This is the third essay in a three-part series in which I explore the answer to that question. In the first installment I blamed this problem on the flimsy definition of “ACO.” ACO proponents “defined” the ACO in terms of their hopes for it, not in terms of the mechanisms ACOs would use to accomplish those hopes.
In the second installment I reviewed a paper published by the Center for Health Care Strategies (CHCS) to document my statement that we have no useful information on ACOs and to illustrate the quandary the hope-based “definition” of “ACO” creates for researchers. I criticized the CHCS paper as well for its cavalier attitude about evidence. The paper relied heavily on press releases and anonymous sources, and ignored the costs providers and insurers incur to set up and maintain ACOs.
In this last installment, I explore the role that culture – the culture of the managed care movement and the larger health policy community – played in elevating the ACO to the status of national health policy and, at the same time, thwarting the production of useful research on what it is ACOs do for patients.
The ACO isn’t the only example of hope-based health policy
If the ACO were the only example of an undocumented and poorly defined health care “reform” that was flogged from obscurity to fame by a few well-placed health policy entrepreneurs, we might dismiss the problems created by the flabby definition of the ACO as an aberration. But the ACO is not the only example of such “reforms.”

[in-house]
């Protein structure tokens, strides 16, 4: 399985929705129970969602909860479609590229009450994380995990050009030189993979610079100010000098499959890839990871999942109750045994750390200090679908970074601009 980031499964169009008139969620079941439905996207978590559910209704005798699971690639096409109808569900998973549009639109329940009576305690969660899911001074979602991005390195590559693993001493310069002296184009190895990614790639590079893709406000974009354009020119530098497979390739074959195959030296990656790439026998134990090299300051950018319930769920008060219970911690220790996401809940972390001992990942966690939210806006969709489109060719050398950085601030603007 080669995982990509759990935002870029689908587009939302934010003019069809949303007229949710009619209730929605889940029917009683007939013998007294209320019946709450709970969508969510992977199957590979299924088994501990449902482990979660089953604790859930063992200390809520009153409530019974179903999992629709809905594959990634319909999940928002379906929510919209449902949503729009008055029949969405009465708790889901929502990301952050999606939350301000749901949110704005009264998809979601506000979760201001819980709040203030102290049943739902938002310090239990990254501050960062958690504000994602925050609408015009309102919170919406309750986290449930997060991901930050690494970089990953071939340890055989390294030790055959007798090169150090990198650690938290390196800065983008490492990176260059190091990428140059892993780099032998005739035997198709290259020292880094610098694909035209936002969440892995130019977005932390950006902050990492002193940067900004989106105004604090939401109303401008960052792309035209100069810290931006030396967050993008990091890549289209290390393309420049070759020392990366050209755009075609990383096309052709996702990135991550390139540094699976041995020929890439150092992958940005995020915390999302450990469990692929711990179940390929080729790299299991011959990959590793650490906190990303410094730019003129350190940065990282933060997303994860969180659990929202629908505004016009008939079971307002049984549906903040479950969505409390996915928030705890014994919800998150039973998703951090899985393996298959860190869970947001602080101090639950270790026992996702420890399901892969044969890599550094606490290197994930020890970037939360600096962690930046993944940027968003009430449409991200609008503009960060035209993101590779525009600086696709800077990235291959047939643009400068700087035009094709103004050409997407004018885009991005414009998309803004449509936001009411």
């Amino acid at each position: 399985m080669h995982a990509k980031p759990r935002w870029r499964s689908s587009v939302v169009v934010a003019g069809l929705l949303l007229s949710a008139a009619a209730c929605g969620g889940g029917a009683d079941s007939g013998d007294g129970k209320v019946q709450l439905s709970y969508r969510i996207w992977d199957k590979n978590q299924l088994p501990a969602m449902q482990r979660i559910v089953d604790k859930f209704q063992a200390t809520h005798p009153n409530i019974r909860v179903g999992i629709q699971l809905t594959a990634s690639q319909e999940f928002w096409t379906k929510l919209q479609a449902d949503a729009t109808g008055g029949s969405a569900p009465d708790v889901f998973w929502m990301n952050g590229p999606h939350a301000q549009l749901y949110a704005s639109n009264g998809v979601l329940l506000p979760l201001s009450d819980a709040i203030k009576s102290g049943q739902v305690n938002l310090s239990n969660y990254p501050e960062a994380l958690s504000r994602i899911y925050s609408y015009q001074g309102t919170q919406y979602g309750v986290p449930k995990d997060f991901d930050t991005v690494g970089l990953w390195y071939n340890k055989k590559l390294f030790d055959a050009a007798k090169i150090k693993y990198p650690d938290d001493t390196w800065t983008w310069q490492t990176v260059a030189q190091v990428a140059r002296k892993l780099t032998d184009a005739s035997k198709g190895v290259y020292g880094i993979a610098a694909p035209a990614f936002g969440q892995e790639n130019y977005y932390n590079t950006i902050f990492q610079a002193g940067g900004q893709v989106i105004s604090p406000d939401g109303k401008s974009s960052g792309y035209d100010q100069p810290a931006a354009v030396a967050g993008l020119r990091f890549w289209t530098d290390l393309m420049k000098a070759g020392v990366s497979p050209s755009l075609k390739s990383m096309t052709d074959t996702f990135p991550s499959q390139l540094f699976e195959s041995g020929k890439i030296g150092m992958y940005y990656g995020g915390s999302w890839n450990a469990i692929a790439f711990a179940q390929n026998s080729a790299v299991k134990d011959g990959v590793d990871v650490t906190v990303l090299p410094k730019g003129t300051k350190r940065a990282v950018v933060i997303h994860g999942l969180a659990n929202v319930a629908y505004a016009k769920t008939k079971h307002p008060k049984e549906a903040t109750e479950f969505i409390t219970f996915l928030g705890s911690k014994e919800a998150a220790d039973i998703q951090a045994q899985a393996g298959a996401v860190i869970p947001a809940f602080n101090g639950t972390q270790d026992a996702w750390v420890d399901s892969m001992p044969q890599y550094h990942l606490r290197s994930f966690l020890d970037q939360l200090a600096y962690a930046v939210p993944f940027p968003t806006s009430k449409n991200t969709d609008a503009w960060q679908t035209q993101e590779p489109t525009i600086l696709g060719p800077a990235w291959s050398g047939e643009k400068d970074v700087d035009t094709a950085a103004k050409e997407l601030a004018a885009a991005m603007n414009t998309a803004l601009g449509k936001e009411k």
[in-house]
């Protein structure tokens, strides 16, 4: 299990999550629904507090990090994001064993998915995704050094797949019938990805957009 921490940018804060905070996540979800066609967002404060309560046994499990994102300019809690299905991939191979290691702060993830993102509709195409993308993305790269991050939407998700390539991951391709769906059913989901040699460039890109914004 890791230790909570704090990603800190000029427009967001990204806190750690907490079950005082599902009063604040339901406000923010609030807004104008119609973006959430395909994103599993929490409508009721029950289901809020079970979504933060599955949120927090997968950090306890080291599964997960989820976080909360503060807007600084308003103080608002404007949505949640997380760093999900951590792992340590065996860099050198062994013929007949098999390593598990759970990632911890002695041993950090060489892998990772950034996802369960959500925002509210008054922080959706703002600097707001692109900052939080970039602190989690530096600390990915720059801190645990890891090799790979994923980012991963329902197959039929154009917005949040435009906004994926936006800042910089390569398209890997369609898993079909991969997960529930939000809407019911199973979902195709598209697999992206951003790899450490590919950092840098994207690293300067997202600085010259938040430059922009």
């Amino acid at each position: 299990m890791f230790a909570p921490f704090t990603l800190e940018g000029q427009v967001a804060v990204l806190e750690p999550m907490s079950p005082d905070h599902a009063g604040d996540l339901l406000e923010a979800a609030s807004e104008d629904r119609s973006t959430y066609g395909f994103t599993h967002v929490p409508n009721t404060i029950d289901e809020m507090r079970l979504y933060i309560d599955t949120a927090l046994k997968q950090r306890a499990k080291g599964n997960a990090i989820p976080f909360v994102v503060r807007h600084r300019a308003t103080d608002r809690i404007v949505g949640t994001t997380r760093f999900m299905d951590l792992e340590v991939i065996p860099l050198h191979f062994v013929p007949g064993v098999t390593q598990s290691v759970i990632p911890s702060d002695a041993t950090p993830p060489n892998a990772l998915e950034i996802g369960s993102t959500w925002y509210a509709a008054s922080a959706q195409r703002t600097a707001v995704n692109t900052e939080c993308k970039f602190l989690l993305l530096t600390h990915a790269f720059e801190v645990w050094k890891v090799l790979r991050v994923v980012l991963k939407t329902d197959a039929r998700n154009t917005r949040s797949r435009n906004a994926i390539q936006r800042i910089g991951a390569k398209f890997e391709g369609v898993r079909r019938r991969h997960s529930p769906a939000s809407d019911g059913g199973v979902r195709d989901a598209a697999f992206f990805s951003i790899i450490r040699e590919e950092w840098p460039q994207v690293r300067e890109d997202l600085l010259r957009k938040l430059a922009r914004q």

To the contrary, the ACO illustrates the norm, not the exception. It is an excellent illustration of how health policy has been made in America since the modern health care reform debate began circa 1970. Over the last half-century, every managed care “reform” that was eventually unleashed on all or large portions of the American populace followed the trajectory of the ACO:
Because hospitals are expensive and often cause harm, there has been a big focus on reducing hospital use. This focus has been the underpinning for numerous policy interventions, most notable of which is the Affordable Care Act’s Hospital Readmissions Reduction Program (HRRP), which penalizes hospitals for higher than expected readmission rates. The motivation behind HRRP is simple: the readmission rate, the proportion of discharged patients who return to the hospital within 30 days, had been more or less flat for years and reducing this rate would save money and potentially improve care. So it was big news when, as the HRRP penalties kicked in, government officials started reporting that the national readmission rate for Medicare patients was declining.
Rising Use of Observation Status
But during this time, another phenomenon was coming into focus: increasing use of observation status. When a patient needs hospital services, there are two options: that patient can be admitted for inpatient care or can be “admitted to observation”. When patients are “admitted to observation” they essentially still get inpatient care, but technically, they are outpatients. For a variety of reasons, we’ve seen a decline in patients admitted to “inpatient” status and a rise in those going to observation status. These two phenomena – a drop in readmissions and an increase in observation – seemed related.